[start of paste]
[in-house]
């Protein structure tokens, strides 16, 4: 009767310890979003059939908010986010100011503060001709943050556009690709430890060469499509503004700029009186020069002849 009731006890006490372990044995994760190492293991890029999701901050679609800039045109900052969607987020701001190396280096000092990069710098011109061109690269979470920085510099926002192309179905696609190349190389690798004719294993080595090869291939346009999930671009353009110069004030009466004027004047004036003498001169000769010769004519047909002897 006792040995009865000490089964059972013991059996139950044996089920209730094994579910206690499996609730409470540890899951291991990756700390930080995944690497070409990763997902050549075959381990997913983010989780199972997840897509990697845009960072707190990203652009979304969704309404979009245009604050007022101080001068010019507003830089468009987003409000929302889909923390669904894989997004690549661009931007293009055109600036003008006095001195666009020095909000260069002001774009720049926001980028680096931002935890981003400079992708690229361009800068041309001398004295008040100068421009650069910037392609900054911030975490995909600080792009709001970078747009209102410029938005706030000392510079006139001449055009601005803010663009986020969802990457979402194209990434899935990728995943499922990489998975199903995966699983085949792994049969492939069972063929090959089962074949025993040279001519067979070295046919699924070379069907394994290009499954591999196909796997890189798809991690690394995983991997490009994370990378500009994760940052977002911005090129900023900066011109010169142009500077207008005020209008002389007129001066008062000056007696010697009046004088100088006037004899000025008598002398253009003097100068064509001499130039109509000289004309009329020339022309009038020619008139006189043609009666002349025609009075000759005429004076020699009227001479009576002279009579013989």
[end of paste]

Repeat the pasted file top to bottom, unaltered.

[in-house]
């Protein structure tokens, strides 16, 4: 009767310890979003059939908010986010100011503060001709943050556009690709430890060469499509503004700029009186020069002849 009731006890006490372990044995994760190492293991890029999701901050679609800039045109900052969607987020701001190396280096000092990069710098011109061109690269979470920085510099926002192309179905696609190349190389690798004719294993080595090869291939346009999930671009353009110069004030009466004027004047004036003498001169000769010769004519047909002897 006792040995009865000490089964059972013991059996139950044996089920209730094994579910206690499996609730409470540890899951291991990756700390930080995944690497070409990763997902050549075959381990997913983010989780199972997840897509990697845009960072707190990203652009979304969704309404979009245009604050007022101080001068010019507003830089468009987003409000929302889909923390669904894989997004690549661009931007293009055109600036003008006095001195666009020095909000260069002001774009720049926001980028680096931002935890981003400079992708690229361009800068041309001398004295008040100068421009650069910037392609900054911030975490995909600080792009709001970078747009209102410029938005706030000392510079006139001449055009601005803010663009986020969802990457979402194209990434899935990728995943499922990489998975199903995966699983085949792994049969492939069972063929090959089962074949025993040279001519067979070295046919699924070379069907394994290009499954591999196909796997890189798809991690690394995983991997490009994370990378500009994760940052977002911005090129900023900066011109010169142009500077207008005020209008002389007129001066008062000056007696010697009046004088100088006037004899000025008598002398253009003097100068064509001499130039109509000289004309009329020339022309009038020619008139006189043609009666002349025609009075000759005429004076020699009227001479009576002279009579013989």